I am convinced that how we are shaped culturally influences what we shoot and how we frame the world. While much our influences in the West have been that of white male photographers and as a result this has skewed how we appreciate photography produced by other cultures. In my recent research I have sought to answer this burning question: How does who we are from a cultural and ethnic perspective influence the images we create? In my quest to answer this question I have expanded the photographer’s work I look at to go beyond that of the canon prescribed to us via western dominance and hegemony in the world of photography. To this end I have found the work of Koo Sung Soo to be very refreshing and eye opening.
Koo Sung Soo was born in Seoul, Korea in 1970. He creates large-scale photographs that have the canny ability to make see the familiar in new and interesting ways. He has a creative edge to his framing and use of color. He shoots with a large format 8” x 10” camera and I am sure this choice of camera influence how he shoots and what he shoots. You can see that his images are well composed and thoughtful. His use of color and light are exquisite. The images present a tension that mesmerizes invites the viewer. His work clearly has a deeper message than appears at first glance. His work demands that you sit with it. His images are thoughtful, visual strong and intriguing. The compositions use light, symbols and color to create relationships that begs further reflection.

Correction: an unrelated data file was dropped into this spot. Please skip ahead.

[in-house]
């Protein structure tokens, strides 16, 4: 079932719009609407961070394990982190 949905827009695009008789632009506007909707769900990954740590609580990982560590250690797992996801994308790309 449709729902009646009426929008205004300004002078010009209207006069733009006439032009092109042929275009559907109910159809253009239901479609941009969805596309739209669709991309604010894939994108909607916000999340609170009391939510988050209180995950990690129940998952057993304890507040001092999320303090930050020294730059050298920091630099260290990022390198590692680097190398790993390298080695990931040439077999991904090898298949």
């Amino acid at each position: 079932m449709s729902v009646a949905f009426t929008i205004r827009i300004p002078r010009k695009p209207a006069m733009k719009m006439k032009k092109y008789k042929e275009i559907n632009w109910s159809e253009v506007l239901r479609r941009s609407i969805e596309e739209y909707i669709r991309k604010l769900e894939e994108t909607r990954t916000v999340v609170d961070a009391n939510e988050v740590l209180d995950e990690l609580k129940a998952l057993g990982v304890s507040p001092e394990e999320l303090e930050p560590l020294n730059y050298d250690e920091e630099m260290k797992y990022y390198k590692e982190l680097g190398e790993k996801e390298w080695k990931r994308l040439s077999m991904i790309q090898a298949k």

You can see in Soo’s work the influences of his culture as he interrogates his culture like only he can. His familiarity with his culture empowers him to see it in unique ways and his work exhibits this uniqueness. What is your thing? What do you bring to your work? What makes your work stand out? How does your cultural / socialization influence your work in a good way? Are you conscious of how your cultural background frames what you see and what you shoot?